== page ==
Give me four years to teach the children and the seed I have sown will never be uprooted.
Vladimir Lenin

And whosoever shall offend one of these little ones that believe in me, it is better for him that a millstone were hanged about his neck, and he were cast into the sea.
Mark 9:42

Train up a child in the way he should go: and when he is old, he will not depart from it.
Proverbs 22:6


[1] http://mbherald.com/2014/09/
[2] http://mbherald.com/new-anabaptist-curriculum-shines
[3] https://shinecurriculum.com


Mennonites and St. Ignatius

Mennonites Teaching Contemplative Spirituality to Children

Anabaptists and Jesuits – Lest We Forget


Understanding The Jesuit Agenda and the Evangelical/Protestant Church

The Labyrinth Journey: Walking the Path to Fulfillment?

McLaren’s New Book – A New Kind of Year Long Church Curriculum

Muddy Emerging Convergence in Sunday School Curriculum

More Centering & Meditation Mennonite Resources

The Way of the Child[1] for children is part of the contemplative COMPANIONS IN CHRIST series from The Upper Room. It was created by Wynn McGregor who completed the two-year Academy for Spiritual Formation at The Upper Room and ‘had a vision to engage children in spiritual practice.’ Focusing on spiritual formation, The Way of the Child teaches children practices to help them experience God’s presence by slowing down and listening to the inner voice.

The Way of the Child can be found on the Mennonite Church Canada resource website[2], as can the Companions in Christ series by Upper Room.[3] The Upper Room is a religious organization that promotes contemplative spirituality and is the creator of a meditation tool called Walk to Emmaus.[4]

The following is an overview of The Way of the Child from Faith Christian Books.


Meeting the needs of children’s spirituality, Way of the Child, provides a contemplative and formulaic approach to providing resources that both teach the Bible and the basics of faith. In a world where we are always rushing to get from one place to another, Way of the Child offers a calming, centering, meditation style, which deepens a child’s connection to God. What is The Way of the Child? What is spiritual formation? What happens during the sessions? What can I do to support the study? How can our family – together – share our faith in practical ways? … “Children are spiritual beings who come to us as gifts from God,” writes McGregor. “The child’s natural way of life and the way most of us live seem to be two different orders of reality. Yet the way of the child represents much of what we consider central to authentic Christian spirituality.” … Every family with a child in The Way of the Child program needs a copy of The Family Booklet.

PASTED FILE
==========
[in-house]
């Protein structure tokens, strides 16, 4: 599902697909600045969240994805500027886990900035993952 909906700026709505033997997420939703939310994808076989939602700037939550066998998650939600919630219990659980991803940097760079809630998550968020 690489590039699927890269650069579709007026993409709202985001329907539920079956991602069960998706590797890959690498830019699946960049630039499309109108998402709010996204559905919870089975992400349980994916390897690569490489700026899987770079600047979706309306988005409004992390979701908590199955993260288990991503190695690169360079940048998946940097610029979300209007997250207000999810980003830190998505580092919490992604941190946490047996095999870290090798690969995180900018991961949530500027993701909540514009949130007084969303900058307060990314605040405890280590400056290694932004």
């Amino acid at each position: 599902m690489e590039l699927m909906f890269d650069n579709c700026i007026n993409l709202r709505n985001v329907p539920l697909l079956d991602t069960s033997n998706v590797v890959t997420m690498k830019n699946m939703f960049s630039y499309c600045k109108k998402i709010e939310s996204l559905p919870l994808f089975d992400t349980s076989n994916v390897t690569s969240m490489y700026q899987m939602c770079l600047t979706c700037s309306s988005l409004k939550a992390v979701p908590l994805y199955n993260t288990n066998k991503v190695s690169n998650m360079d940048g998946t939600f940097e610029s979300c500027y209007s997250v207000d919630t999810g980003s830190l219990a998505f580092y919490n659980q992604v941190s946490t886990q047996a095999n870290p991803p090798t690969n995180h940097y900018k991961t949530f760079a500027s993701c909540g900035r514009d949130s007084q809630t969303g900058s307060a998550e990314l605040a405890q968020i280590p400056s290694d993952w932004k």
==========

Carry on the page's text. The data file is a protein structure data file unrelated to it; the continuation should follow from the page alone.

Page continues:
Centering prayer is a type of meditation that is being taught as a popular contemplative Christian practice. It is simply another term for going deep within your center, and has its roots in New Age spirituality and Hinduism. There are dangers in this method of meditation and it is not a practice that should be taught to children, regardless of what it is called or who promotes it as Christian.


[1] Introduction to The Way of The Child (video clips): http://companions.upperroom.org/children
[2] http://resources.mennonitechurch.ca/ResourceView/16/12082
[3] http://resources.mennonitechurch.ca/ResourceView/2/11935
[4] http://www.lighthousetrailsresearch.com/blog/?p=4143


“PRACTICING THE PRESENCE OF GOD” A GROWING CONTEMPLATIVE TREND http://standupforthetruth.com/2013/06/practicing-the-presence-of-god-a-growing-contemplative-trend-2/

The Danger of Centering Prayer http://www.bibleguidance.co.za/Engarticles/Centering.htm

Mennonites Teaching Contemplative Spirituality to Children

Are the Mennonites who are teaching contemplative spirituality to children leading them astray?